Reviews: Breaking Bad – The Complete First Season DVD

The first season of AMC’s Breaking Bad is a phenomenally unrelenting, harsh, honest character study. It’s fascinating viewing, constantly setting up expectations only to shatter them (in a good way).

Breaking Bad is the story of a man forced to forgo morality in order to support his family. It’s a clean, honest guy turning to crime after a life-changing and perspective altering discovery. It’s deep, dark, fun, funny and addictive television.

Let’s be honest here; the main reason Breaking Bad succeeds at painting a believable world is because that world pivots on it’s perfectly performed central character Walter White, played by Brian Cranston (previously seen in Seinfeld as Tim Whatley and Malcolm In The Middle as father Hal). Walter is a complicated, divided, realistic character. He’s sympathetic while at times being utterly frustrating – he’s human. A lot of the credit behind why Walter is sympathetic rather than just pathetic has to go to Cranston; his comedic background informs a lot of his choices and it keeps our perspective of Walter from devolving into abject despair. Cranston won an Emmy for this portrayal, and he damn sure deserved it.

I found this DVD in the comedy section of my local entertainment store and in a way, it is a comedy. A dark, dark, Happiness style comedy, sure, but still a comedy. It may be more of a drama than a comedy, but it’s certainly not exclusively one or the other. BB deals with serious, resonant themes. Throughout the course of a season we confront morality, death, disease, drugs, crime, responsibility and love. The whole time, however, the show manages to keep us entertained through the performances of a great ensemble cast and some creative direction. We never, as an audience, feel depressed, even though there are some pretty dark events occurring and some excruciating choices made onscreen. This is an enjoyable show.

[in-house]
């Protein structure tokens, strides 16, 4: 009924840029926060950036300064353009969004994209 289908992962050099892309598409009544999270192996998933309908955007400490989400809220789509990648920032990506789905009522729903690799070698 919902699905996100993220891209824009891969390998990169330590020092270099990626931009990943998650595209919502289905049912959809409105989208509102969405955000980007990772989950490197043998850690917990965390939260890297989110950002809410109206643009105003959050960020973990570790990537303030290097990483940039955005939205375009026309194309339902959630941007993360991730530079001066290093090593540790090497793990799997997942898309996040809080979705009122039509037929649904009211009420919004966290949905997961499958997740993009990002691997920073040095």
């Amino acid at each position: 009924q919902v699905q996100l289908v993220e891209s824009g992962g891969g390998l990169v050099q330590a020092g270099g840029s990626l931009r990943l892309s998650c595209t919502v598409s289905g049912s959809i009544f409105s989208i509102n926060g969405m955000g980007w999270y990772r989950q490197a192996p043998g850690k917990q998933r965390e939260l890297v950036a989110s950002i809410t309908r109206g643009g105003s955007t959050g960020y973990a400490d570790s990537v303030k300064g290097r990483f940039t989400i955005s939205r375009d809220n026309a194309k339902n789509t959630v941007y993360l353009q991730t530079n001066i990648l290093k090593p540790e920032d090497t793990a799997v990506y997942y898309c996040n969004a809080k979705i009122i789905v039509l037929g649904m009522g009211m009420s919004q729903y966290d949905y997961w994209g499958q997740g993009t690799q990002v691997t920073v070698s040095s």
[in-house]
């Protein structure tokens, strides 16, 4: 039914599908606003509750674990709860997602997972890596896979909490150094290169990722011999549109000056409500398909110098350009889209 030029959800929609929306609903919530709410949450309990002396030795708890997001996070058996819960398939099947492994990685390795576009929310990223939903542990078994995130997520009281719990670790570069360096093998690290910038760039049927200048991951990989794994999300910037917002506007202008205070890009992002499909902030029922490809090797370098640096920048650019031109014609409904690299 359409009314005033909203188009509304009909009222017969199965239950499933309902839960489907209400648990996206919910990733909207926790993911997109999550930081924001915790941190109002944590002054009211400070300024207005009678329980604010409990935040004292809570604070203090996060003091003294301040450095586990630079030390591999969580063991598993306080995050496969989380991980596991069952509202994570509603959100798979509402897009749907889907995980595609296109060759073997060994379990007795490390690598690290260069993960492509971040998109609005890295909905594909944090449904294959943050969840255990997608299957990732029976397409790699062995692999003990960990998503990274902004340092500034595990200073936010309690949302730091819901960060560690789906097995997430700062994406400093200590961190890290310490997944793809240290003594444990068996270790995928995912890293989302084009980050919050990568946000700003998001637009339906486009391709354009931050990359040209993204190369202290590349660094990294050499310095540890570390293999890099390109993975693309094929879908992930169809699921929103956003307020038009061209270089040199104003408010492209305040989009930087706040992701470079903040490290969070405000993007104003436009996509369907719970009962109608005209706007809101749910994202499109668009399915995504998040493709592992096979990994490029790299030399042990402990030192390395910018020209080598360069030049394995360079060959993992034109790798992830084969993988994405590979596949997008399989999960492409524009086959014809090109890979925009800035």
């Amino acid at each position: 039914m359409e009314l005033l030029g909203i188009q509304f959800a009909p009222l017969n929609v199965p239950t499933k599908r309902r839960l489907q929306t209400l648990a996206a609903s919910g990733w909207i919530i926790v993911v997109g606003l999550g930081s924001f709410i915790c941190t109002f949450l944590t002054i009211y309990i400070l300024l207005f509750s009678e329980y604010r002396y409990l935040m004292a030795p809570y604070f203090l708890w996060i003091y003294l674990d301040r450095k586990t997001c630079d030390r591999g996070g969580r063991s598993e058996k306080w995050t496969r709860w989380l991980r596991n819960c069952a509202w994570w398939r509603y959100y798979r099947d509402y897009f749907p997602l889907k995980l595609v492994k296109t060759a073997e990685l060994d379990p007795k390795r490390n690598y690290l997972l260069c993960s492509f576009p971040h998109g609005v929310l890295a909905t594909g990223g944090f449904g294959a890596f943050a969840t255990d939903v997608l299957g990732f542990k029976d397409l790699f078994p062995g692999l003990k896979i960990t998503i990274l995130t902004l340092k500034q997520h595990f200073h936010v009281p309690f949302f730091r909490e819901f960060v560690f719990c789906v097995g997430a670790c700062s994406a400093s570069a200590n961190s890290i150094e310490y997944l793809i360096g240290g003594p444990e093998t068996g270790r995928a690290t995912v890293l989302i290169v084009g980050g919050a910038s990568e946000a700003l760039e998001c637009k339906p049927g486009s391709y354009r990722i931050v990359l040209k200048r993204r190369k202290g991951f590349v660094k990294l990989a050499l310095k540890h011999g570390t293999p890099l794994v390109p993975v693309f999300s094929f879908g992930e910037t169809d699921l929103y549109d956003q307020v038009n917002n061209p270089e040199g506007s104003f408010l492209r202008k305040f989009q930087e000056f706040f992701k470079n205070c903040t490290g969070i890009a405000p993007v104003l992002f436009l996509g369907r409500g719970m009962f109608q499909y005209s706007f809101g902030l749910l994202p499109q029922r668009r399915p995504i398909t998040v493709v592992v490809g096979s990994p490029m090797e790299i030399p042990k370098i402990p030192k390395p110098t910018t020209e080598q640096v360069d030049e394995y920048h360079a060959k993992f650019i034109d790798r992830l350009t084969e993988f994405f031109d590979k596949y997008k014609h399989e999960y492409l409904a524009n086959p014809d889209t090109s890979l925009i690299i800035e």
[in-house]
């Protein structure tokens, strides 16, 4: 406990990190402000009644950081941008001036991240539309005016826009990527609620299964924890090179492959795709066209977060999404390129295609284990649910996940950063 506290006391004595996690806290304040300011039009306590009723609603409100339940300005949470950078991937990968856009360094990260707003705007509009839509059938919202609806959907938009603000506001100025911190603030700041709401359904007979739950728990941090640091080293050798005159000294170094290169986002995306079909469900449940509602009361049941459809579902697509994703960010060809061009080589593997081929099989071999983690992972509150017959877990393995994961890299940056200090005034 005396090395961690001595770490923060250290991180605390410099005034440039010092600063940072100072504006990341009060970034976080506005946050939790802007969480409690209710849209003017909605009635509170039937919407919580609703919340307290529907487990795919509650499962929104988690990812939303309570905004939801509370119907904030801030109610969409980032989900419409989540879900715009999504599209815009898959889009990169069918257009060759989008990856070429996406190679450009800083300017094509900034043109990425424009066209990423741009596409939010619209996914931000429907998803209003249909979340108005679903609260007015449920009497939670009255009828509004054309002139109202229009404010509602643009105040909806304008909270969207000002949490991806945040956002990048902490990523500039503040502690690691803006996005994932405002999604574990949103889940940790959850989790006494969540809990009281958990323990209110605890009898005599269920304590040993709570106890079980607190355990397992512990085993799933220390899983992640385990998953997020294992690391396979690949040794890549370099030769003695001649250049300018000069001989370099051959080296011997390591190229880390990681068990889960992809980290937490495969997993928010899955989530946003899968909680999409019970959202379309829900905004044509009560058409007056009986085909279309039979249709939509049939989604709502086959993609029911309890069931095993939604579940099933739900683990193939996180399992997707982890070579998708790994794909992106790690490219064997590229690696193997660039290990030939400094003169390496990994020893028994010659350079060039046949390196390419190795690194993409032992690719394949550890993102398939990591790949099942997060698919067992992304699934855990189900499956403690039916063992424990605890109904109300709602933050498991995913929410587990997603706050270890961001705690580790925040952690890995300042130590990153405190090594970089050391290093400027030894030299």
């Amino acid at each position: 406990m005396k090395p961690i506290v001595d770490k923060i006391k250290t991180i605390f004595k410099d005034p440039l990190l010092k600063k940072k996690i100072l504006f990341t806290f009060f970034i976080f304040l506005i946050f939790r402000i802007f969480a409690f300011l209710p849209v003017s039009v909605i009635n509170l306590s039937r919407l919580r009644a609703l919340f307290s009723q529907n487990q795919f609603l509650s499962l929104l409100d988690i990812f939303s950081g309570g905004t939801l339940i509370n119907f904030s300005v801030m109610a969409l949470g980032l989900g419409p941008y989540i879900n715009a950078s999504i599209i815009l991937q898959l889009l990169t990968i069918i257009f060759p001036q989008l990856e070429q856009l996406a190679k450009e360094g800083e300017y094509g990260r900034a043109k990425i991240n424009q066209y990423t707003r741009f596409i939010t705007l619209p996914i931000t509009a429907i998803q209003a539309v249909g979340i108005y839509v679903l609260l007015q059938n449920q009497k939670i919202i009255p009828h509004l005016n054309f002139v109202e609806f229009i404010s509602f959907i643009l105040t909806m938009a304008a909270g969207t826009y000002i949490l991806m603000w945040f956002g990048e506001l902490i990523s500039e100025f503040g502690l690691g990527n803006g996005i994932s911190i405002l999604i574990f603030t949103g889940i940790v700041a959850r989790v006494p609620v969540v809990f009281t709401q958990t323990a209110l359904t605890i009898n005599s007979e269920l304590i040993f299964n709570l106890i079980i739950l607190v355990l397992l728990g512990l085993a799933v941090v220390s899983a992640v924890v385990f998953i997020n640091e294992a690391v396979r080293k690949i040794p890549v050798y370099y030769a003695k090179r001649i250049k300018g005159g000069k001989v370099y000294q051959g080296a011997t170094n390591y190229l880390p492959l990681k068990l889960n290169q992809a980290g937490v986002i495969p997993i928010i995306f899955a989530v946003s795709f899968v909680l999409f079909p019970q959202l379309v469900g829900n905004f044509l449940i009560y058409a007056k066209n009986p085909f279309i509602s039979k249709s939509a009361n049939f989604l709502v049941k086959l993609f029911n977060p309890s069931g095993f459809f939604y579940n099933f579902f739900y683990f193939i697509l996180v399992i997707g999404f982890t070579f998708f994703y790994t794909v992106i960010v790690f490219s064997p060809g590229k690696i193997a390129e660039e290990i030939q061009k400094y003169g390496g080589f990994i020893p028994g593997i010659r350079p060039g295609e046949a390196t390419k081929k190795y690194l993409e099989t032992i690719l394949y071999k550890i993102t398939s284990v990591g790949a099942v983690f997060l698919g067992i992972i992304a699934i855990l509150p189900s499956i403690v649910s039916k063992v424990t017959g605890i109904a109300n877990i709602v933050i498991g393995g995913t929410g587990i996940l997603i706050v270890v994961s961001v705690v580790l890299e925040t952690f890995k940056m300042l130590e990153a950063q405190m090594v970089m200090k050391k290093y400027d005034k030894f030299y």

The DVD set features a heap of excellent Special Features, including a bunch of audio commentaries (my favourite special feature ever for anything), deleted scenes, featurettes, interviews and more. This is a suburban, middle-aged Fight Club. Check it out.

by Ben Vernel


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